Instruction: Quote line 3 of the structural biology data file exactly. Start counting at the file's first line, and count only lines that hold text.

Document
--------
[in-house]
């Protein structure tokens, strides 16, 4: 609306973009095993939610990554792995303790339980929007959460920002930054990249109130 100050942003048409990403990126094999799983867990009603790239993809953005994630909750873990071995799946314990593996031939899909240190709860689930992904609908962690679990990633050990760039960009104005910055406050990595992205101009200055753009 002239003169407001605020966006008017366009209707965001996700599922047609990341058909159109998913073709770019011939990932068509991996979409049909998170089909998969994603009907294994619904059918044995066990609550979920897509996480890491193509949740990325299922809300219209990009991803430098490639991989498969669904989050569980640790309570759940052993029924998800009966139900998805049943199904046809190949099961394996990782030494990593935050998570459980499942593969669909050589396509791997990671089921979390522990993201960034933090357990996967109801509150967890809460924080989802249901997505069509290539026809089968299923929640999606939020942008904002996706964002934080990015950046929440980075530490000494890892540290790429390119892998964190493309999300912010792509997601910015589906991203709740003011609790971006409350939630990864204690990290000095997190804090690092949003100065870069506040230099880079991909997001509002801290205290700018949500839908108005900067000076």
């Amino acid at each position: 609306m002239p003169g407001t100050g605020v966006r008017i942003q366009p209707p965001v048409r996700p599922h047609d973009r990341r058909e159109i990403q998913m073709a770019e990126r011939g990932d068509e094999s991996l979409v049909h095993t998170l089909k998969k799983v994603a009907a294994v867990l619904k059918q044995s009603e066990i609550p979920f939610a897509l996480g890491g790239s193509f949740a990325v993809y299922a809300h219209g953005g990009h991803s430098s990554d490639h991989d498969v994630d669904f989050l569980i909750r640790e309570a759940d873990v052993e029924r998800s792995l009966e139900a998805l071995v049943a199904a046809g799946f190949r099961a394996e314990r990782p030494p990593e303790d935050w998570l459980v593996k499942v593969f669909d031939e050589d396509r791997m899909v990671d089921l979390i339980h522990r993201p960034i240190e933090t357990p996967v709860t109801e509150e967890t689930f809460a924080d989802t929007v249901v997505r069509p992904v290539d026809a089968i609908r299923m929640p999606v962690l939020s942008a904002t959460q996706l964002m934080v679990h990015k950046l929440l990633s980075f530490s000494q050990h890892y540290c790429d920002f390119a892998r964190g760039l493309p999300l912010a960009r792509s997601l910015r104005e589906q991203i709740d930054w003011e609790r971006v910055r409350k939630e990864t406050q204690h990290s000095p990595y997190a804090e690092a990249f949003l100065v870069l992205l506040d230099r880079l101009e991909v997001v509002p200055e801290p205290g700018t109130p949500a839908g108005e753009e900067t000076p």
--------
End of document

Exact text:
């Amino acid at each position: 609306m002239p003169g407001t100050g605020v966006r008017i942003q366009p209707p965001v048409r996700p599922h047609d973009r990341r058909e159109i990403q998913m073709a770019e990126r011939g990932d068509e094999s991996l979409v049909h095993t998170l089909k998969k799983v994603a009907a294994v867990l619904k059918q044995s009603e066990i609550p979920f939610a897509l996480g890491g790239s193509f949740a990325v993809y299922a809300h219209g953005g990009h991803s430098s990554d490639h991989d498969v994630d669904f989050l569980i909750r640790e309570a759940d873990v052993e029924r998800s792995l009966e139900a998805l071995v049943a199904a046809g799946f190949r099961a394996e314990r990782p030494p990593e303790d935050w998570l459980v593996k499942v593969f669909d031939e050589d396509r791997m899909v990671d089921l979390i339980h522990r993201p960034i240190e933090t357990p996967v709860t109801e509150e967890t689930f809460a924080d989802t929007v249901v997505r069509p992904v290539d026809a089968i609908r299923m929640p999606v962690l939020s942008a904002t959460q996706l964002m934080v679990h990015k950046l929440l990633s980075f530490s000494q050990h890892y540290c790429d920002f390119a892998r964190g760039l493309p999300l912010a960009r792509s997601l910015r104005e589906q991203i709740d930054w003011e609790r971006v910055r409350k939630e990864t406050q204690h990290s000095p990595y997190a804090e690092a990249f949003l100065v870069l992205l506040d230099r880079l101009e991909v997001v509002p200055e801290p205290g700018t109130p949500a839908g108005e753009e900067t000076p």